There’s been too much politics on this blog lately. Every other blog has you covered on this front anyway. We’re not among the 100,000 best politics-related blogs on the internet. However, I’m pretty sure if we try, we can get to be one of the 100,000 best Olga Berggolts-related blogs on the internet. So let’s talk Olga Berggolts.
Who is Olga Berggolts?
The light was ebbing, and Eddie Willers could not distinguish the bum’s face. She is a poetess, probably best known as the author of the line “никто не забыт, ничто не забыто” (“no one is forgotten, no thing is forgotten”) that is engraved on the monument to the dead of the Leningrad blockade, and as a personal witness of the great tragedies of the 20th century. Initially a fervent believer in the regime, it was through a Bolshevik poets group that Berggolts met her first husband, poet Boris Kornilov. Kornilov was arrested in Stalin’s purges and executed. His most famous poem, set to a Shostakovich melody, greeted Soviet radio listeners every morning, without attribution, for long after its author had been killed. Not knowing Kornilov’s fate, Berggolts continued to write poetry addressed to him after his execution. Her first two children died very young, and during her third pregnancy, she was imprisoned as an “unreliable” by the NKVD, interrogated, kept in solitary, beaten, and in the end gave birth in prison to a stillborn child. Soon after her release came the Nazi invasion. She was in Leningrad for the whole 900 days of the blockade, doing daily radio broadcasts to keep up the spirits of the starving city. Evgeny Evtushenko (a man whose biographical sketches I like more than I do his poetry*) wrote an excellent biographical sketch of her here (in Russian).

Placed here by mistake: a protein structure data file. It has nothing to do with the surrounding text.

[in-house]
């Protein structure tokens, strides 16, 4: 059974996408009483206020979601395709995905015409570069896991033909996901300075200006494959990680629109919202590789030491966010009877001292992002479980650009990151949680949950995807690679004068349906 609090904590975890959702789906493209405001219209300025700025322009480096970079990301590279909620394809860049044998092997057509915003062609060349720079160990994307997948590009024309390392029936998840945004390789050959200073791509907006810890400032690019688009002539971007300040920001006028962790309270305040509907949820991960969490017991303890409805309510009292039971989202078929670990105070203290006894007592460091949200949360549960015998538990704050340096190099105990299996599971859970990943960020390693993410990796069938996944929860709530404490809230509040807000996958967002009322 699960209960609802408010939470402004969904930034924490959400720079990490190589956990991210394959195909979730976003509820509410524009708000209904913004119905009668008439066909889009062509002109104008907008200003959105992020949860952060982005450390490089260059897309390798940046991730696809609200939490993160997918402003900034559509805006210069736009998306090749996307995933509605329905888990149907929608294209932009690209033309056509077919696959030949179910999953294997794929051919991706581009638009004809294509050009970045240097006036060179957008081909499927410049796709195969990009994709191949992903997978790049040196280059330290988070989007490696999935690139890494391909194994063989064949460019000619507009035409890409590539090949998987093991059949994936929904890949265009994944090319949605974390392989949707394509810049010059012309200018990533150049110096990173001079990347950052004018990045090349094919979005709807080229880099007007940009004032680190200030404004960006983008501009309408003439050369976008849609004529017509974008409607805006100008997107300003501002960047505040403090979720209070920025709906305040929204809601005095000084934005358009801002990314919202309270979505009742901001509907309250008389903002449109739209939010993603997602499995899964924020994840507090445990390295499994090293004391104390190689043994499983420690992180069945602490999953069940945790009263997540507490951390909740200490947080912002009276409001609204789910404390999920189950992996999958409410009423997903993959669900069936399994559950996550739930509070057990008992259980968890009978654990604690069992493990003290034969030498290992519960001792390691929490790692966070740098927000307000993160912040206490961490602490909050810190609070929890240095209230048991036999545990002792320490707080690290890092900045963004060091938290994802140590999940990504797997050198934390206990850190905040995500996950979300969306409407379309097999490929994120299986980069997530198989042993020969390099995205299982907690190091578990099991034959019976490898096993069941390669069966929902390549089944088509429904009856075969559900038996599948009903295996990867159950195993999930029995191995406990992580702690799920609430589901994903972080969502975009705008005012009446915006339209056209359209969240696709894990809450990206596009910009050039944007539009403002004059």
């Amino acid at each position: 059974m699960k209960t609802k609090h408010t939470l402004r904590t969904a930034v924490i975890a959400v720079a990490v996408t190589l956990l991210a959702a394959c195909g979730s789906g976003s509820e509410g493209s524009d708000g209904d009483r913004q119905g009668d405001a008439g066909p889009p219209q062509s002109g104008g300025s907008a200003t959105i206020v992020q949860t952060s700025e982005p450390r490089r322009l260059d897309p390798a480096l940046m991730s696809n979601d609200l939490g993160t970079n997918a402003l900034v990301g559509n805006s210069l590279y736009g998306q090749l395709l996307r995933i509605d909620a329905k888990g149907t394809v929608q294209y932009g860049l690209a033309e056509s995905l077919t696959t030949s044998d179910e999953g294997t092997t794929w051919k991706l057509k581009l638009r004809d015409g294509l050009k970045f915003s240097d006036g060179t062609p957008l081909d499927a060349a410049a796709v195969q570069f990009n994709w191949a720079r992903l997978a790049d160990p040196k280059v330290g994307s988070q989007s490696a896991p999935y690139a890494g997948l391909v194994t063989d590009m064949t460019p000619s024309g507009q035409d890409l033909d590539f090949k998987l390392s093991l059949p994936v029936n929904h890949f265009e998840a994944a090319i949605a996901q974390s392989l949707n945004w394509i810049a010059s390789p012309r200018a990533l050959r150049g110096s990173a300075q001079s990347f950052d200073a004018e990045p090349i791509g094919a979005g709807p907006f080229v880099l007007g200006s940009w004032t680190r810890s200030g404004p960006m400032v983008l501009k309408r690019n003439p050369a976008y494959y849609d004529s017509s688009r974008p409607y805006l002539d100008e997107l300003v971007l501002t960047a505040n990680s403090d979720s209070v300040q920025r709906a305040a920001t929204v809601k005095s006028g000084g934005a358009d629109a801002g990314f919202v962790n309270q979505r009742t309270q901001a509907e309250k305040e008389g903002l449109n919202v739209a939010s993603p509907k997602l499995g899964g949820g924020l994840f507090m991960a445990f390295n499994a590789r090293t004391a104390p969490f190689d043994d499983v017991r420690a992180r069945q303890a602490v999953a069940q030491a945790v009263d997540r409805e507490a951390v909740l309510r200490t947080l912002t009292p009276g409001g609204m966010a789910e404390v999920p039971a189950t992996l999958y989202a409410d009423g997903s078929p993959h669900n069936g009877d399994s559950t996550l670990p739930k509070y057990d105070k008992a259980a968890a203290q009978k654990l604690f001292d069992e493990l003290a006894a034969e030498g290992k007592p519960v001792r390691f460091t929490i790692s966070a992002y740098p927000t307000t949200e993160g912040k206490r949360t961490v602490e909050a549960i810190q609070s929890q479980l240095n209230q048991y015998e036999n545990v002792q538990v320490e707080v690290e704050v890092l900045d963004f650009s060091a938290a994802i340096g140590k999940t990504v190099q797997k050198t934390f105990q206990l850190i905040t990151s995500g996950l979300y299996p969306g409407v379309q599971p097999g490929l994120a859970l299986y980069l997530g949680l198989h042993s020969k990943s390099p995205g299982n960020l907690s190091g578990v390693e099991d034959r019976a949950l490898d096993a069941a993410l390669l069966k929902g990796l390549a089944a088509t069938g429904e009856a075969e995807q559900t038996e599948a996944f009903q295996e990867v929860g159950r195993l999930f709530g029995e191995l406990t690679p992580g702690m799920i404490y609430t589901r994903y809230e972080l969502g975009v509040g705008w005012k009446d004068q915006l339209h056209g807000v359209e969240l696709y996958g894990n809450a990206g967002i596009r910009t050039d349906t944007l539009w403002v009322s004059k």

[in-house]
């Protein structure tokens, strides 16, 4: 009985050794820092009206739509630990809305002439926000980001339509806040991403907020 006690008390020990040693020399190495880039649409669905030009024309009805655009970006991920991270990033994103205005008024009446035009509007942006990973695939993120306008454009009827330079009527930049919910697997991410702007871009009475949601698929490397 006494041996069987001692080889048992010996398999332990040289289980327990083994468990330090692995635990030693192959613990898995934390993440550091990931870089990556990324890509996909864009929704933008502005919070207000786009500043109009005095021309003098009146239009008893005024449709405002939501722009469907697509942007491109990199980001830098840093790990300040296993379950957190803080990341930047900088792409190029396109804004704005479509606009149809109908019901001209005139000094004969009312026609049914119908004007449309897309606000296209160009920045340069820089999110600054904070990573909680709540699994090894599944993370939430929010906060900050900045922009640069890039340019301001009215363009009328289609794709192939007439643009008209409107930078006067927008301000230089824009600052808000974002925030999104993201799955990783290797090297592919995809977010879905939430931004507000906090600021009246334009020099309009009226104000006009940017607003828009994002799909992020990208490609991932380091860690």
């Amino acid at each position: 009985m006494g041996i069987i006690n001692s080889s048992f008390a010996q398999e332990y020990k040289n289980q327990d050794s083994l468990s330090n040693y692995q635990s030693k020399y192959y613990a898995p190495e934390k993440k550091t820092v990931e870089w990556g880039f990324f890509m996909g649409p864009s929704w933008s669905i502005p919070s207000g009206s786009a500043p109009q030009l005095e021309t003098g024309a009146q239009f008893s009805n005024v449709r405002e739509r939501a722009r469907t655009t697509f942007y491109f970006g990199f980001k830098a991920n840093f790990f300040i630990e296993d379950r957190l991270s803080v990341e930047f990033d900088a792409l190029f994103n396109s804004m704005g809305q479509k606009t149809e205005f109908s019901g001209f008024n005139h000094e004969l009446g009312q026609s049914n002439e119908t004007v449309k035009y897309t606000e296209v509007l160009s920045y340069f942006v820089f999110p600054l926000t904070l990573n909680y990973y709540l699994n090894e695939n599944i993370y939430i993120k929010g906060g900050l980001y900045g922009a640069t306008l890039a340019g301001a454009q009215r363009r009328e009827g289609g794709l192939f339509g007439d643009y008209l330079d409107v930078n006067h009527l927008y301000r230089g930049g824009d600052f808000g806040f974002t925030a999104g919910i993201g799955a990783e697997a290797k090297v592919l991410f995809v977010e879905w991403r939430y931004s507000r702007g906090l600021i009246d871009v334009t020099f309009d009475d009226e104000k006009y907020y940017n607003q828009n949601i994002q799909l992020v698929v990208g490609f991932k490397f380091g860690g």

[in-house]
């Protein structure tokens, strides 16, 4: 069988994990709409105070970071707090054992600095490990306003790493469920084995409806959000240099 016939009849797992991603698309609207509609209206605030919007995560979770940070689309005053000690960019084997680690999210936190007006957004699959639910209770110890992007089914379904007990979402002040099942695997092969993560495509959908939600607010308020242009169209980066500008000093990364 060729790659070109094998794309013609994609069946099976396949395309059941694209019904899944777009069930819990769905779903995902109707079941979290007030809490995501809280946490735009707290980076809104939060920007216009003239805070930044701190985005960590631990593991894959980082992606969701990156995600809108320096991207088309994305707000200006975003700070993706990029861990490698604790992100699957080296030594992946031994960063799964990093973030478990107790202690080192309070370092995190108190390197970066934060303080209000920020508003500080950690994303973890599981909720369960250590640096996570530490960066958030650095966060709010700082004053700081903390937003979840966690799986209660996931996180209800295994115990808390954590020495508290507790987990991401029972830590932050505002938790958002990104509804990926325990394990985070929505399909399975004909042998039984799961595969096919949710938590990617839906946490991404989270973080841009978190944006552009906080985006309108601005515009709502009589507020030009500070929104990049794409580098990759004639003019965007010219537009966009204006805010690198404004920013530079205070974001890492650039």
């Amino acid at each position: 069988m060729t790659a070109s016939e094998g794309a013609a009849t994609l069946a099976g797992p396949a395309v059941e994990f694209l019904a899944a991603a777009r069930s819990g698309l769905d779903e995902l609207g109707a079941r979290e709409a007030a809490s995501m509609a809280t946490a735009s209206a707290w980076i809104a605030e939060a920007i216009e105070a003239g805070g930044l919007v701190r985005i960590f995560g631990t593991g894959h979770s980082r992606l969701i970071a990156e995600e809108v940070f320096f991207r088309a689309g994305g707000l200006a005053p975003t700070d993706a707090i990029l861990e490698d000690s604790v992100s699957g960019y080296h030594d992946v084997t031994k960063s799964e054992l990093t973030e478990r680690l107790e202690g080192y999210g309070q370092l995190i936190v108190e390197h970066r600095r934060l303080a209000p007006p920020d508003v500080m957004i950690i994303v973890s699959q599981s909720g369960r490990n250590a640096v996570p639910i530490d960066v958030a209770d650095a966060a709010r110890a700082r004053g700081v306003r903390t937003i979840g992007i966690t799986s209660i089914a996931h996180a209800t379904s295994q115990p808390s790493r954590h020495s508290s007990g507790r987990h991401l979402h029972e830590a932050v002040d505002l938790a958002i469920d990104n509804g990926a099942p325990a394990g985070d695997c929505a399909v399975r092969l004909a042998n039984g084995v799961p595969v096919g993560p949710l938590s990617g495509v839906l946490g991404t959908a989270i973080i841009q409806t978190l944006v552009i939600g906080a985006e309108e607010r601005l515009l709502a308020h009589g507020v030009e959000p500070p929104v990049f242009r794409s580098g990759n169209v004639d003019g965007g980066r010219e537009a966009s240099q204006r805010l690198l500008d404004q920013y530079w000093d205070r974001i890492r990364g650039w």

When I made the 100 poems list, I soon realised there were a bunch of problems with it. One problem was the omission of any Berggolts poems. So here are some of my favourites.
On the other hand, my dad doesn’t much like Berggolts. My guess is that this is because her poetry is largely that of personal experience and strong emotion. It can seem exploitative. But I wouldn’t agree with such an assessment: after all, she is not faking it. I don’t think to live through her life and be silent about it in her poetry would have been particularly more laudable. Although the Zabolotsky poem he wrote as he was being sent to the camps (and another sad omission from my poems list) – Лесное Озеро – is indeed amazing, it is amazing for itself, not just for what it omits. And I even agree that it is probably a heroic personal victory to be far away at a tranquil lake as you are herded in a wagon being sent off to the gulag. But that’s a question about the person, not the poet, to me. Maybe being unable to abstract herself from the tragedies happening to her and around her made Berggolts’ life more difficult. Or maybe having the opportunity to release it into her poetry made it easier. I don’t know. What I do know is the beauty of the poems.
But no opinions are easier to argue against than imaginary ones, so let me stop potentially misrepresenting my dad. And anyway, if, like him, you don’t like Berggolts much, there’s always her first husband, Boris Kornilov. If I were to have a “revised” 100 poems, it would probably have this wonderfully brash poem, too:
*Lest you think this is is meant as an insult, Evtushenko does do really great biographical sketches. The only reason I phrased it like that is that I wanted to be like the CFOX deejay who introduced Hoobastank with “…and now, here’s a band whose name I like saying way more than I like listening to their music”. Still my all-time favourite CFOX moment.